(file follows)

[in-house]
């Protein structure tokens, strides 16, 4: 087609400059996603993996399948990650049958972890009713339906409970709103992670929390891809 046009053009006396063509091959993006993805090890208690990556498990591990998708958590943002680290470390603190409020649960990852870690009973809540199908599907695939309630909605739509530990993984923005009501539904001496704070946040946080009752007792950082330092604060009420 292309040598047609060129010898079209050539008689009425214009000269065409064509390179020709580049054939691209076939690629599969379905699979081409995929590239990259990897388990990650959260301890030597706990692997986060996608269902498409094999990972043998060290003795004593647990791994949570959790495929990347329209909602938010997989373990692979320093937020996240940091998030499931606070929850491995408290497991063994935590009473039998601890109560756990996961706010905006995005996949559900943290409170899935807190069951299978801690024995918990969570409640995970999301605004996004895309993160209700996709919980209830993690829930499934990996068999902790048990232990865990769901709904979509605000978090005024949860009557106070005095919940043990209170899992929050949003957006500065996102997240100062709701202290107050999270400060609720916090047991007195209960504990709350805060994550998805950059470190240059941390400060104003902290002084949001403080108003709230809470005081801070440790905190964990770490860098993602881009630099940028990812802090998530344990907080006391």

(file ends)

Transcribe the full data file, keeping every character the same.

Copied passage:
[in-house]
């Protein structure tokens, strides 16, 4: 087609400059996603993996399948990650049958972890009713339906409970709103992670929390891809 046009053009006396063509091959993006993805090890208690990556498990591990998708958590943002680290470390603190409020649960990852870690009973809540199908599907695939309630909605739509530990993984923005009501539904001496704070946040946080009752007792950082330092604060009420 292309040598047609060129010898079209050539008689009425214009000269065409064509390179020709580049054939691209076939690629599969379905699979081409995929590239990259990897388990990650959260301890030597706990692997986060996608269902498409094999990972043998060290003795004593647990791994949570959790495929990347329209909602938010997989373990692979320093937020996240940091998030499931606070929850491995408290497991063994935590009473039998601890109560756990996961706010905006995005996949559900943290409170899935807190069951299978801690024995918990969570409640995970999301605004996004895309993160209700996709919980209830993690829930499934990996068999902790048990232990865990769901709904979509605000978090005024949860009557106070005095919940043990209170899992929050949003957006500065996102997240100062709701202290107050999270400060609720916090047991007195209960504990709350805060994550998805950059470190240059941390400060104003902290002084949001403080108003709230809470005081801070440790905190964990770490860098993602881009630099940028990812802090998530344990907080006391």